Unusual Native American ceremonial site unearthed in Ohio
Native Americans in Northern Ohio constructed a detailed ceremonial site 2,300 years ago that may have been used to celebrate life and observe the cosmos, according to archaeologists who spent five years excavating there.
|This spear tip is just one of the many artefacts discovered at the Heckelman site |
[Credit: Brian Redmond/Cleveland Museum of Natural History]
The area’s Early Woodland occupiers built the ceremonial site in 300 B.C. in an oval enclosure dug into the ground within a larger enclosure, the archaeologists said. Excavators unearthed circular post molds, or organic stains in the soil, that suggest freestanding wooden posts or ritual poles arranged in clusters were once located there, and that they were not part of any structure or building.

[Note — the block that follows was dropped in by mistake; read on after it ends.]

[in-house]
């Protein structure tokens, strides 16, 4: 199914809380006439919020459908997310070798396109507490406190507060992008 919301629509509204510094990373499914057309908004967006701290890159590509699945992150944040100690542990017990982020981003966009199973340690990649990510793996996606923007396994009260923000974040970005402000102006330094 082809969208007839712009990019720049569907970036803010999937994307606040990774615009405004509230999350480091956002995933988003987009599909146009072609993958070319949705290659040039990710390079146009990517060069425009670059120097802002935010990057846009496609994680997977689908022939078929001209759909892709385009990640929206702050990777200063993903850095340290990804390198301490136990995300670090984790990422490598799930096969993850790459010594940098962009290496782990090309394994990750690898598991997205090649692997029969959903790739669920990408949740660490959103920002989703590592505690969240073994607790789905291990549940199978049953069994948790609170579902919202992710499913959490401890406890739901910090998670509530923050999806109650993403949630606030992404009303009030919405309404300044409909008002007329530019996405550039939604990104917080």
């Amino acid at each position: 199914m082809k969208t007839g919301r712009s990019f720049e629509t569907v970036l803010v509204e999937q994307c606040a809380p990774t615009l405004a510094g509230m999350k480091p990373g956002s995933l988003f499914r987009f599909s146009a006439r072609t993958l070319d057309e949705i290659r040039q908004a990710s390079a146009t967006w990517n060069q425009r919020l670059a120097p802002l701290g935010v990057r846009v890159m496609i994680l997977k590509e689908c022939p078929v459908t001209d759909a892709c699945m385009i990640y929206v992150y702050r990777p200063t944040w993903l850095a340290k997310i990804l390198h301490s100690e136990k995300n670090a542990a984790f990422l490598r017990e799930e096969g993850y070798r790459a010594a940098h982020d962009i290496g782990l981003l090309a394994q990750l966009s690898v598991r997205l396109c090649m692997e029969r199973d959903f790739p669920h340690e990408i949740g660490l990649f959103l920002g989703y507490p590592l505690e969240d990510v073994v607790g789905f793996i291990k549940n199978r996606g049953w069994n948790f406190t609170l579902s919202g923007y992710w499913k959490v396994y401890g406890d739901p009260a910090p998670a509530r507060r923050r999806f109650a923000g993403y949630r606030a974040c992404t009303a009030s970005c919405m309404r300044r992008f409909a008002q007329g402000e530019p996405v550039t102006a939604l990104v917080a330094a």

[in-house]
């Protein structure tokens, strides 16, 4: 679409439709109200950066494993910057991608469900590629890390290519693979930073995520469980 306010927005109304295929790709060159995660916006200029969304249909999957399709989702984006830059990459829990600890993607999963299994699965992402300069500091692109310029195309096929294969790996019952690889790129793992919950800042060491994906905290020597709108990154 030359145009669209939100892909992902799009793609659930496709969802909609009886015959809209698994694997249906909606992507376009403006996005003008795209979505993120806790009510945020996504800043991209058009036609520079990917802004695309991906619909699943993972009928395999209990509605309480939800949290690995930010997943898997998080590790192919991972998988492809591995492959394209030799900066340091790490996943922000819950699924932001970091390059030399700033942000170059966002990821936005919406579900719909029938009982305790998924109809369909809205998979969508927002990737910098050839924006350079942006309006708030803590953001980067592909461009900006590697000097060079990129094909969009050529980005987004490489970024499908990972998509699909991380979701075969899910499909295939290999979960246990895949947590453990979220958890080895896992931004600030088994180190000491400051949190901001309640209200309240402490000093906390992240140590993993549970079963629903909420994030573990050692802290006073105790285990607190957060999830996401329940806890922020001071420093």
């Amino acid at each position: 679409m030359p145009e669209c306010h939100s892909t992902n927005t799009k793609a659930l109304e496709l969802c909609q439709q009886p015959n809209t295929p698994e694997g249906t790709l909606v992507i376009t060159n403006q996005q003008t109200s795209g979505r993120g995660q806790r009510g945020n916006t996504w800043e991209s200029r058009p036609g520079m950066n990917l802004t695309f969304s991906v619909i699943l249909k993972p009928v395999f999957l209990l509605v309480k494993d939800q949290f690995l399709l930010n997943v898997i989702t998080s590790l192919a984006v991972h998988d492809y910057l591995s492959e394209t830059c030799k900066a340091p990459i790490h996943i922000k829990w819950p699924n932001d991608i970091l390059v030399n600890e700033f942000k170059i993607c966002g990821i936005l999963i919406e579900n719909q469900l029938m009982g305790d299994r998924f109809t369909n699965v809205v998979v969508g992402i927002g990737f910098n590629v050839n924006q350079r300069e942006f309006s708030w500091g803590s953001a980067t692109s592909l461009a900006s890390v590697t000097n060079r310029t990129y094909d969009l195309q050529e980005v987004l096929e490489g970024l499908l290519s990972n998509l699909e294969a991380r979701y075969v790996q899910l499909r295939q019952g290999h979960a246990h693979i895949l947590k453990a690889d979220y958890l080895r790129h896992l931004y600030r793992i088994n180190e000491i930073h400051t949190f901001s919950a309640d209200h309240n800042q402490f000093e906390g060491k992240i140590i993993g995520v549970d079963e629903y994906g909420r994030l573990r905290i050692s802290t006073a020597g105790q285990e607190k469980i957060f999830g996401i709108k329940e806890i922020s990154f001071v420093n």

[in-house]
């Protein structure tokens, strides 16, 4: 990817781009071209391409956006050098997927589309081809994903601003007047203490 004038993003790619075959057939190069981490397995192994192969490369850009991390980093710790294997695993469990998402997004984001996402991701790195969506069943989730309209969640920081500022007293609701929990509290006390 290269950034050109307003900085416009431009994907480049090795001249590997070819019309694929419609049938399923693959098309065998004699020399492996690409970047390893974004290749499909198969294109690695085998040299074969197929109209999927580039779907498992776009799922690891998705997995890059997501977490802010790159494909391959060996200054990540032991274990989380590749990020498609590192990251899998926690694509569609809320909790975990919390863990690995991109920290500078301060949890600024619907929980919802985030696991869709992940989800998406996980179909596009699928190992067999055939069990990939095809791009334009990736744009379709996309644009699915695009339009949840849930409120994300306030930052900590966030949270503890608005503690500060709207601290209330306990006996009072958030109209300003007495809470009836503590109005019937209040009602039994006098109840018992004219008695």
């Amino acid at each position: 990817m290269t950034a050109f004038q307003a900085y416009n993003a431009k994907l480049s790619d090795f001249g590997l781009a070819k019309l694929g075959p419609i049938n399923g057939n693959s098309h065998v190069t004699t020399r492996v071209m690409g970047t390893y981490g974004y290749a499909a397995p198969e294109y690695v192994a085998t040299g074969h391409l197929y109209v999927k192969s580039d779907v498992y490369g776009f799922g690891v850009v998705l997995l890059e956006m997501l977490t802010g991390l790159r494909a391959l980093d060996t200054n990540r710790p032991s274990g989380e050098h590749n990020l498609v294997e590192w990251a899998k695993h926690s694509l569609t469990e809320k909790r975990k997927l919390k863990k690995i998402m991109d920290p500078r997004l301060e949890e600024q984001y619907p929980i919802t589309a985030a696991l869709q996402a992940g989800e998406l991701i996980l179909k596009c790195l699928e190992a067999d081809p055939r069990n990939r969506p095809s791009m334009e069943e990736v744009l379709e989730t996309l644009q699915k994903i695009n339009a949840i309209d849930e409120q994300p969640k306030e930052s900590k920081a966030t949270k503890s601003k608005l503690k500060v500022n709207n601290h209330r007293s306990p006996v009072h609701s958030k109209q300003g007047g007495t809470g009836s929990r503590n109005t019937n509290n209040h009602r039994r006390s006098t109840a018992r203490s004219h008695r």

|This pottery fragment was likely used in the prearation and serving of ceremonial meals at a Native American site in Ohio |
established around 300 BC [Credit: Brian Redmond/Cleveland Museum of Natural History]
“The Heckelman site is unlike anything found in the lower Great Lakes of the United States,” Redmond said. “Most contemporary sites in Ohio focused on burial ceremonies and the building of mounds. To find evidence of life celebrations is an unexpected and exciting discovery. It gives us surprising insights about these prehistoric Ohioans that lived nearly 2,300 years ago.”
Redmond’s paper on the archaeologists’ findings was published earlier this year in the Midcontinental Journal of Archaeology.
Source: Fox News [May 14, 2016]